An unsuitable minister

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An unsuitable minister

Unification Minister Kim Yeon-chul described South Korea and the United States as “provocative forces” during a discussion at the Korea Press Center. When asked about North Korea’s threat to take “a new path” unless the United States comes up with a “new calculation” for denuclearization, he said that phrase means reinforcing its deterrence against South Korea and the United States through various types of short-range missiles. His answer translates into an argument that it is South Korea and the United States that provoke North Korea.

Such weird logic can only help justify Pyongyang’s constant missile provocations despite the United Nations Security Council’s strict ban on its launch of ballistic missiles.

We are dumbfounded at his logic. How can South Korea and the United States be “provocative forces” and how can the North’s countless firing of missiles be legitimate? North Korea always provoked us as clearly seen in its sinking of our Cheonan corvette in March 2010, its shelling of Yeonpyeong Island in November 2010, and its injuring of two South Korean soldiers by planting land mines along the demilitarized zone. We have no need to go back to the 1950-53 Korean War or Pyongyang’s dispatching of armed guerillas to attack the Blue House in 1968.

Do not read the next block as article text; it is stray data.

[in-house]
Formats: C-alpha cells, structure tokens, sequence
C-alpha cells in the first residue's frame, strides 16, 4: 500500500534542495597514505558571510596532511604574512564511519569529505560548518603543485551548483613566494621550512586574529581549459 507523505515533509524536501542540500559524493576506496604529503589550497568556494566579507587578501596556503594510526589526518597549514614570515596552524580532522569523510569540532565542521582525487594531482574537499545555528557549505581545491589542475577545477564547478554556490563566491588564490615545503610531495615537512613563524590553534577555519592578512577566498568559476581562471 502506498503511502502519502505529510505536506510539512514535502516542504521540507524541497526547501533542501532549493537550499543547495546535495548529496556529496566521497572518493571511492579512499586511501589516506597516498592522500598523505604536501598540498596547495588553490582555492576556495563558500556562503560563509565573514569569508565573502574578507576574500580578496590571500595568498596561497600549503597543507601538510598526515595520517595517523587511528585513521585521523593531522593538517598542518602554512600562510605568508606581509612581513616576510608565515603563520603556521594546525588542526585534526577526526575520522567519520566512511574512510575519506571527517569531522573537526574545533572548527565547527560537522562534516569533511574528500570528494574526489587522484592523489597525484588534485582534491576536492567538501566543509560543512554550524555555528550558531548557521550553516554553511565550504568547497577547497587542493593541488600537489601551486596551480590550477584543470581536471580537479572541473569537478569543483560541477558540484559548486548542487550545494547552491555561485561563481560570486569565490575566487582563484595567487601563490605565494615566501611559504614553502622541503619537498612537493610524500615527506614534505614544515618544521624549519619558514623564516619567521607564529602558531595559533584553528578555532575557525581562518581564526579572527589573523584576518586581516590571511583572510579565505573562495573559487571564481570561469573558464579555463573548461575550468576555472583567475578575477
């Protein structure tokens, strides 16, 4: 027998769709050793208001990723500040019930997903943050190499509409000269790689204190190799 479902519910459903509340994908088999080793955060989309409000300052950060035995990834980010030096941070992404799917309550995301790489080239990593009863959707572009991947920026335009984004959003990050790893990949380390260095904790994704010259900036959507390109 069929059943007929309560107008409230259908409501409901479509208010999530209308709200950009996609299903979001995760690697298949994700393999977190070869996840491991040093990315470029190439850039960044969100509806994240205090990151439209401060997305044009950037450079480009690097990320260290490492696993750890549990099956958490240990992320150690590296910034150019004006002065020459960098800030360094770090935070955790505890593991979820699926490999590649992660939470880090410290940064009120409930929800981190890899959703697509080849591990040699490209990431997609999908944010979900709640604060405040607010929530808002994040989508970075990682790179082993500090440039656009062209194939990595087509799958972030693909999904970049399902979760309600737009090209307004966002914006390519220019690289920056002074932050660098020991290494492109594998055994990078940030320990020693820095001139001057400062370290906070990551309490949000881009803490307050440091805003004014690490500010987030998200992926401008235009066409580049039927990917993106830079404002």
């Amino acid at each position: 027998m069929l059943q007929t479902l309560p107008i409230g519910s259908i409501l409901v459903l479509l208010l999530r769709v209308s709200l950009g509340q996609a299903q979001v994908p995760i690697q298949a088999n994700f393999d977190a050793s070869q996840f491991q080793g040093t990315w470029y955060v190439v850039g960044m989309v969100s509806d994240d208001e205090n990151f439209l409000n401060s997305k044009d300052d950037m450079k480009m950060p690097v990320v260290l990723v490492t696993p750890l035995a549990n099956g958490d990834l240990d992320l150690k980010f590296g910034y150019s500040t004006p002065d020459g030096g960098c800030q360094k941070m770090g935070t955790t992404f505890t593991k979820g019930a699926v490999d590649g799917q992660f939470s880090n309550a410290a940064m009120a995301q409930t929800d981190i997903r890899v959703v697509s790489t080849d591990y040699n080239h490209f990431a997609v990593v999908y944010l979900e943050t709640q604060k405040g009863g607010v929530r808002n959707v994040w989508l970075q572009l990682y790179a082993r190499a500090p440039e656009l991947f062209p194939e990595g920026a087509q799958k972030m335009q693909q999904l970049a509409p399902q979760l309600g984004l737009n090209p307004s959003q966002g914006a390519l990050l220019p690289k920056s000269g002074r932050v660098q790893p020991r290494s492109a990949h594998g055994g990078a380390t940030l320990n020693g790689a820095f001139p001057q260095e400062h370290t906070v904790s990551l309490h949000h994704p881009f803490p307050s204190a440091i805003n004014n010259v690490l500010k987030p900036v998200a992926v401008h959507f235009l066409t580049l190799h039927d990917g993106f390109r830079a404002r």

North Korea has even threatened South Korea by posting a pugnacious video footage titled “Did you forget the Yeonpyeong attack?” on one of its propaganda outlets. The North’s shelling of the island on the maritime border in the West Sea left two of our marines and two civilians dead. The latest warning heralds another serious provocation toward South Korea.

Unification Minister Kim did not make his remarks haphazardly. When two North Koreans defected to South Korea in November, he repatriated them against their will within six days. If defection is not granted by the National Intelligence Service, defectors are entitled to raise objection to the unification minister within 90 days by the law.

And yet Kim helped send them back. He attributed their repatriation to a decision by the National Security Office in the Blue House.
That’s not all. After North Korea vowed to destroy South Korean facilities on Mount Kumgang, Kim went on to stress the need for the South to cooperate with the North to develop the Wonsan region if North Korea accepts it. We wonder what country he represents.
The government of Moon Jae-in must replace him as soon as possible.

JoongAng Ilbo, Dec. 4, Page 34
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